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Calico Joe by John Grisham

Thursday, May 17, 2012
A surprising and moving novel of fathers and sons, forgiveness and redemption, set in the world of Major League Baseball…

Whatever happened to Calico Joe?

     It began quietly enough with a pulled hamstring. The first baseman for the Cubs AAA affiliate in Wichita went down as he rounded third and headed for home. The next day, Jim Hickman, the first baseman for the Cubs, injured his back. The team suddenly needed someone to play first, so they reached down to their AA club in Midland, Texas, and called up a twenty-one-year-old named Joe Castle. He was the hottest player in AA and creating a buzz.

In the summer of 1973 Joe Castle was the boy wonder of baseball, the greatest rookie anyone had ever seen.  The kid from Calico Rock, Arkansas dazzled Cub fans as he hit home run after home run, politely tipping his hat to the crowd as he shattered all rookie records.

Calico Joe quickly became the idol of every baseball fan in America, including Paul Tracey, the young son of a hard-partying and hard-throwing Mets pitcher. On the day that Warren Tracey finally faced Calico Joe, Paul was in the stands, rooting for his idol but also for his Dad. Then Warren threw a fastball that would change their lives forever…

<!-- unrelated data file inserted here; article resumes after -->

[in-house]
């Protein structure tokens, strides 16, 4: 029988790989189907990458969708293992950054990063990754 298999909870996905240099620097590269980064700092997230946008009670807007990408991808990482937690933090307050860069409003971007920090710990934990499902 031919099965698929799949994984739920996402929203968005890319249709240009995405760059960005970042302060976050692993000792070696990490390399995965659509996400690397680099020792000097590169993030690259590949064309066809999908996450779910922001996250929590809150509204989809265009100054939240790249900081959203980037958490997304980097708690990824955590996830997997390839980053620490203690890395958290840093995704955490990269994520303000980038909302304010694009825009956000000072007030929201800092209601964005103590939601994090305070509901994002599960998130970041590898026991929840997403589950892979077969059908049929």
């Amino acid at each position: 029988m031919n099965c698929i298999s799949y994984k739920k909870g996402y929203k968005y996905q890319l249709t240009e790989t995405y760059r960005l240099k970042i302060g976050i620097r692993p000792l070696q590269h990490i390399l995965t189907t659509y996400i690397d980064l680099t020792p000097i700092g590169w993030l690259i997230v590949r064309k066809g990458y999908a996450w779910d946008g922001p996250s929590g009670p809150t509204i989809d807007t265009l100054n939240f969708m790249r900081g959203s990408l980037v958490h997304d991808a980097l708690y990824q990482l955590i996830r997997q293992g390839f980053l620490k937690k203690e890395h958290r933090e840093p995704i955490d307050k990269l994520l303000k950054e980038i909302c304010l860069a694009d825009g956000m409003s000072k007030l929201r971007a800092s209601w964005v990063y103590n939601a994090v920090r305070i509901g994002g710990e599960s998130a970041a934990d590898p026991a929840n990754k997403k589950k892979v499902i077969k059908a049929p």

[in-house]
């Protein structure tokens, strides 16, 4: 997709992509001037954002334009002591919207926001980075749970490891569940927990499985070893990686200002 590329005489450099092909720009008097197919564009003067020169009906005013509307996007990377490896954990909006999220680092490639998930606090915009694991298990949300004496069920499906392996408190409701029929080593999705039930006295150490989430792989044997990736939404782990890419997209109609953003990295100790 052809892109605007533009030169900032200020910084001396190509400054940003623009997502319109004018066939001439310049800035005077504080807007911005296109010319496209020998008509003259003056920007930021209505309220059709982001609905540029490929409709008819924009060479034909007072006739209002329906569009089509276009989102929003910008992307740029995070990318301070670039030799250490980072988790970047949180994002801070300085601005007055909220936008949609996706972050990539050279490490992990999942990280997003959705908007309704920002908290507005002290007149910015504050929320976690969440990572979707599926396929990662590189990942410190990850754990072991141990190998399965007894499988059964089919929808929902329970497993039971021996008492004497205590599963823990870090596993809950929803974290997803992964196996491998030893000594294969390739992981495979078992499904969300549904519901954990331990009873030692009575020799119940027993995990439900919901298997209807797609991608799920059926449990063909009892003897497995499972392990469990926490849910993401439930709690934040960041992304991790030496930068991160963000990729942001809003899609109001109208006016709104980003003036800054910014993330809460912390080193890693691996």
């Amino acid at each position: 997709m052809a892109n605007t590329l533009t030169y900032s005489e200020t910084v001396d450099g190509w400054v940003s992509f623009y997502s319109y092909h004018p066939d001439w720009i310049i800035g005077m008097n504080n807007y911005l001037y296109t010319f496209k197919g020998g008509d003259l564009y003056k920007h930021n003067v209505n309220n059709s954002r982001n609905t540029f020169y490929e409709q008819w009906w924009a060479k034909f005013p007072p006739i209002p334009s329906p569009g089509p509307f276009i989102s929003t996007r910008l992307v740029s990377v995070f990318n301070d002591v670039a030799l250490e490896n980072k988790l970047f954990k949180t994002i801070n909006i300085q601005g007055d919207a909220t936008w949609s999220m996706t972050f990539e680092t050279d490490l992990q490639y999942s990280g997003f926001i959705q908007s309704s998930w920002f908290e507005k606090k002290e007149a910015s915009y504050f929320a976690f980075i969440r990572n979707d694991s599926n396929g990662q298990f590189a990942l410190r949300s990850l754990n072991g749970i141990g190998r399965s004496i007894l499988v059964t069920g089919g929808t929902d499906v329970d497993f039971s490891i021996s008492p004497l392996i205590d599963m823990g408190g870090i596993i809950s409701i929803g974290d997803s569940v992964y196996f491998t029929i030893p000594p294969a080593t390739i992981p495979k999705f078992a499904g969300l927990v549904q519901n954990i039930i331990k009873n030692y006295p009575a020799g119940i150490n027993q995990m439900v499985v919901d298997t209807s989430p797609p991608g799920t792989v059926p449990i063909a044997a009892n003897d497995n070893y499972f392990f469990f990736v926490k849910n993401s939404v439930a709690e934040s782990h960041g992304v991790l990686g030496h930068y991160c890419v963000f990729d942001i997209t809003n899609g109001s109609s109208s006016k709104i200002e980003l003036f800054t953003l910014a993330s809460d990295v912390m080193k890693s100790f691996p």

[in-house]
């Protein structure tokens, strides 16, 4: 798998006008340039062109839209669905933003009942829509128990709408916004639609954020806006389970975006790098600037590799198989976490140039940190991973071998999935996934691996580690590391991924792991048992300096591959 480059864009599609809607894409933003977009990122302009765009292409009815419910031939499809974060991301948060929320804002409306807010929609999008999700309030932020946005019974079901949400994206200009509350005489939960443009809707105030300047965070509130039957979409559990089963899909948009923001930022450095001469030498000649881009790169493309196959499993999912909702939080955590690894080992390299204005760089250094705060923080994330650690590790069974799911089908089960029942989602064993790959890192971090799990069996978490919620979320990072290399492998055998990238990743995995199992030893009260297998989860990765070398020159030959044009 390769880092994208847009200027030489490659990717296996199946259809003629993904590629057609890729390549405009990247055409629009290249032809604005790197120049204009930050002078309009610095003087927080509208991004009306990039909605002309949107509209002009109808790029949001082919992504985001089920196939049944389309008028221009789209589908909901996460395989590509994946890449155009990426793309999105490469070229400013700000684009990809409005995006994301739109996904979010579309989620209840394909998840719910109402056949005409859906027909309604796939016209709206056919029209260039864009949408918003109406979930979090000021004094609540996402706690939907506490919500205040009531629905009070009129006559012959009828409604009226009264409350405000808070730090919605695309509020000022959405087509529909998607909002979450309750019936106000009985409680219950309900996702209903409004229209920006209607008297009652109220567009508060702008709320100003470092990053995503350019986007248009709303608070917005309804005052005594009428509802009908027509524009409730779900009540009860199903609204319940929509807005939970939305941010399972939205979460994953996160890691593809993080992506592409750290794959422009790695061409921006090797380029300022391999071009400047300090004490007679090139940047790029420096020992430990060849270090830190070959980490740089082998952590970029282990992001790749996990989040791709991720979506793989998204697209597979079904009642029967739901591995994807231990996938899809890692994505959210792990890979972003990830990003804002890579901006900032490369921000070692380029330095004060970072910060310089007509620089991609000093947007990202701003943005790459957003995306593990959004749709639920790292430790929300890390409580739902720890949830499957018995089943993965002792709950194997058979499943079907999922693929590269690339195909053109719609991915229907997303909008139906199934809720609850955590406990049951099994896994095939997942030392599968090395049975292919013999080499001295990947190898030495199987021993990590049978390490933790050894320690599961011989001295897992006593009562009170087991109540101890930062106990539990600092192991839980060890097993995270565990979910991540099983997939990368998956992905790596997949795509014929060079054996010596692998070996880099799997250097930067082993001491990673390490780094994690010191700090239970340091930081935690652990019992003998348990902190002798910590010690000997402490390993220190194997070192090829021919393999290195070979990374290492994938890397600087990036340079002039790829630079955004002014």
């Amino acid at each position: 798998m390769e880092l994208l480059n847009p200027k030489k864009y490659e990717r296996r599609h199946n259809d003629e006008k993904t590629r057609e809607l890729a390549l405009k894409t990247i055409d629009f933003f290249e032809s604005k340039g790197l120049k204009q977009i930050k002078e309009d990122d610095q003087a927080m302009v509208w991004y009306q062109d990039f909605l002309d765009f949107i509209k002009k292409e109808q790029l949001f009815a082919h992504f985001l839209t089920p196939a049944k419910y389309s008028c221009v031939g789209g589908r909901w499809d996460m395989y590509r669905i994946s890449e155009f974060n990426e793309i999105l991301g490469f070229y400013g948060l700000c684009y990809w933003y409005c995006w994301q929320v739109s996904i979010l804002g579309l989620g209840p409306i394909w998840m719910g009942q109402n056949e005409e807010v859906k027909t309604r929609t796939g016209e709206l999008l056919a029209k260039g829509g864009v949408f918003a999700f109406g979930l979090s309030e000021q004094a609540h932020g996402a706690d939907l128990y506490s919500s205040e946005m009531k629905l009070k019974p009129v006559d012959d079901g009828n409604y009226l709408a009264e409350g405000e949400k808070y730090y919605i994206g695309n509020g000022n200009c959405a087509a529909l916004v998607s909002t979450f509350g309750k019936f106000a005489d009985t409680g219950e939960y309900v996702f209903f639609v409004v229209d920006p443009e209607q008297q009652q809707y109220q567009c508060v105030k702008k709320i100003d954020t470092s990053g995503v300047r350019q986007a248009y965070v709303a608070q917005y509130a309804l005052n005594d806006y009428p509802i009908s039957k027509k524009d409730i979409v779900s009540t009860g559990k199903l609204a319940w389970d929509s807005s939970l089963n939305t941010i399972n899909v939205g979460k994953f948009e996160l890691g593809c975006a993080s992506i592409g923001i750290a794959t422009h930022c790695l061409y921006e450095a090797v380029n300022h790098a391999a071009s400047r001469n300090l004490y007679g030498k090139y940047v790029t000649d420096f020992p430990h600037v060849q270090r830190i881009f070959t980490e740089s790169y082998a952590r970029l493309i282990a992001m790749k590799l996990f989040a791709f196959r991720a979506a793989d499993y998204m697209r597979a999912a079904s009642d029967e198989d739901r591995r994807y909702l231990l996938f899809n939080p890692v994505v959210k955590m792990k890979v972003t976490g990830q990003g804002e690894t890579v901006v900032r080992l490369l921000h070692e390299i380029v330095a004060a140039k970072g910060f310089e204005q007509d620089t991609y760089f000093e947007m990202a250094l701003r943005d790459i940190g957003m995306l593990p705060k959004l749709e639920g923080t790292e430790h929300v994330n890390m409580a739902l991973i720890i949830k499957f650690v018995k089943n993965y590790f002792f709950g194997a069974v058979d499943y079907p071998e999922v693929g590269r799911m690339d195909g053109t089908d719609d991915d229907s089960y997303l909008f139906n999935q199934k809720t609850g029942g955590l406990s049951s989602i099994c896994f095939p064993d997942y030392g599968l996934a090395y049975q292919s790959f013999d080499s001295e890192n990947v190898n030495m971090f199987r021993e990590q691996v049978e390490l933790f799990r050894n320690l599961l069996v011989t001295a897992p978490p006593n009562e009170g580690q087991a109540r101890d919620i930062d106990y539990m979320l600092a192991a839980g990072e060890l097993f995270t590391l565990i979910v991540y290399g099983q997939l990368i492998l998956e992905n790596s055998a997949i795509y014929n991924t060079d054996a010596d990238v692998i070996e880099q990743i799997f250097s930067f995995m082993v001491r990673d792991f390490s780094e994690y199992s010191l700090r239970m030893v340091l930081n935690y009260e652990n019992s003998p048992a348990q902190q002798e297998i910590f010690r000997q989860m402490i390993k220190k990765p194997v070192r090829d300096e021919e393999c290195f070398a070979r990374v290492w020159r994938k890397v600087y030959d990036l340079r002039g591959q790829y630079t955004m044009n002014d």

In John Grisham’s new novel the baseball is thrilling, but it’s what happens off the field that makes CALICO JOE a classic.

Goodreads Summary

Eleven year-old PauI Tracey idolizes Joe Castle, the greatest-ever young player out of the Cub’s farm teams.  Paul is also the son of Warren Tracey, an on again – off again – alcoholic, abusive, jealous New York pitcher.  Paul dreads, yet looks forward to the day when his dad will face Joe Castle in a game; “My father versus my hero.”  When Paul, who knows his father’s “old school” rules, sees cues that his dad is going to put Joe in his place, Paul knows what’s going to happen.  The horror of that moment lingers with him all his life…until he hears that his estranged father is dying of cancer.  That starts Paul on a journey to attempt to bring some peace to the wrong that was done in the summer of 1973.
My husband has no fond memories of Little League although he wasn’t bullied about his play after every game by an abusive dad.  Reading the story was fun because the Cubs mentioned, Kessinger, Banks, Monday, were the only team I followed in all the years I’ve lived in Chicago.  Using the Cubs, with their loyal, always optimistic, always disappointed fans, for this story of sports triumph and tragedy was a perfect choice.  Paul’s relationship with his dad is depressing.  Joe Castle’s relationship with his family and small town supporters is heart-warming.  Grisham somehow brings the two together and makes the resolution feel complete…although not “right” to this reader.  The story is entertaining but unsettling; except for Joe Castle and his brothers – the characters didn’t charm me.

Three Stars

*Reviewed by Colleen*

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This product or book may have been distributed for review, this in no way affects my opinions or reviews.